Linda Darnell and Ann Sothern are the standout stars of the film, each embodying her role with a zest and fire that suit their individual characters beautifully. Jeanne Crain is a decidedly lesser presence in the less interesting role of the farm girl who marries wealth and then tries to live up to it. Accordingly, the actors playing the husbands of Darnell and Sothern – Paul Douglas and Kirk Douglas – strike their own sparks in flinty character parts. This was Paul Douglas’ screen debut, and he acquits himself admirably as the brash businessman who eventually learns to prize the gem he’s landed. Kirk Douglas as the dedicated and plainspoken teacher who eventually snaps and tells his wife’s boss exactly what he thinks of the drivel the radio is offering shows the kind of restraint that would be harder and harder for him to manage in the decades to come. Just as with his on-screen wife Jeanne Crain, Jeffrey Lynn doesn’t register nearly as powerfully in an underwritten role. Connie Gilchrist and Thelma Ritter give wonderfully funny performances as some folks from the wrong side of the tracks (literally, in a running gag that works every time). Florence Bates makes a memorable impression as the monster boss whose thoughtlessness and lack of real class are stamped on her every word and gesture.
Video Rating: 4.5/5 3D Rating: NA
The film’s original theatrical aspect ratio of 1.33:1 is faithfully reproduced in this 1080p transfer using the AVC codec. Sharpness is superb throughout (apart from glamour close-ups particularly of Jeanne Crain), and there is detail to be seen in facial features and hair. The grayscale is wonderfully realized with its crisp whites and inky blacks. In fact, apart from a few wayward specks early on and some momentary line twitter, the encode is free from age-related artifacts. The film has been divided into 18 chapters.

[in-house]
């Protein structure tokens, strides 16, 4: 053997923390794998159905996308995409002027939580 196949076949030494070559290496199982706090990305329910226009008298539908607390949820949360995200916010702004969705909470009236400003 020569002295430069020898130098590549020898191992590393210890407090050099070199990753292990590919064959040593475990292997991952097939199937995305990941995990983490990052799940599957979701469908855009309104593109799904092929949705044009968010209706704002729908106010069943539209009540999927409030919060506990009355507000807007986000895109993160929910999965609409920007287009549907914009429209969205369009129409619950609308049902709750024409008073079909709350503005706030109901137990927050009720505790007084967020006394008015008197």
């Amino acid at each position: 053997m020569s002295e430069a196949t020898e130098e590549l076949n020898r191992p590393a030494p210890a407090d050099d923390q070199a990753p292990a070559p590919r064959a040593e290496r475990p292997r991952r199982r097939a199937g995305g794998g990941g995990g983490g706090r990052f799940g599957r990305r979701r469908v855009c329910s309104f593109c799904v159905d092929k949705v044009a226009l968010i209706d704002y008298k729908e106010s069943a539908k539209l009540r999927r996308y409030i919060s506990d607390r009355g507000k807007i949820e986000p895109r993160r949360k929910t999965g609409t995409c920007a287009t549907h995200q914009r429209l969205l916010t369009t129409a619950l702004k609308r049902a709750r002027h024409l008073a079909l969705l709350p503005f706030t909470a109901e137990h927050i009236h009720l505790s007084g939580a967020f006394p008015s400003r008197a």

Audio Rating: 4/5The DTS-HD Master Audio 1.0 sound mix is more controlled and a bit tighter than the slightly louder Dolby Digital 2.0 stereo track which is also provided. The dialogue has been well recorded and is always completely discernible, a good thing for a film in which what is said is so vitally important. Alfred Newman’s score has a reasonable amount of fidelity, and the track overall is free from any hiss or other age-related problems. The stereo track does offer a lovely spread for Alfred Newman's score but otherwise doesn't offer much of a difference with the lossless mono mix.
Special Features: 3/5Audio Commentary: Christopher Mankiewicz (son of the writer-director) and authors Kenneth Geist and Cheryl Lower have all been recorded separately with their comments edited together quite deftly to form an interesting and informative commentary track.
Biography: “Linda Darnell – Hollywood’s Fallen Angel” (44:03, HD): another in A&E’s Biography series narrated by Peter Graves and this time focusing on the relatively brief and mostly sad life of Linda Darnell.
Movietone Newsreel (1:15, HD): brief clips of the 1949 Oscar ceremony featuring Joseph Mankiewicz’s win for best screenwriting (he also won Best Director at the same event).
Theatrical Trailer (2:43, HD)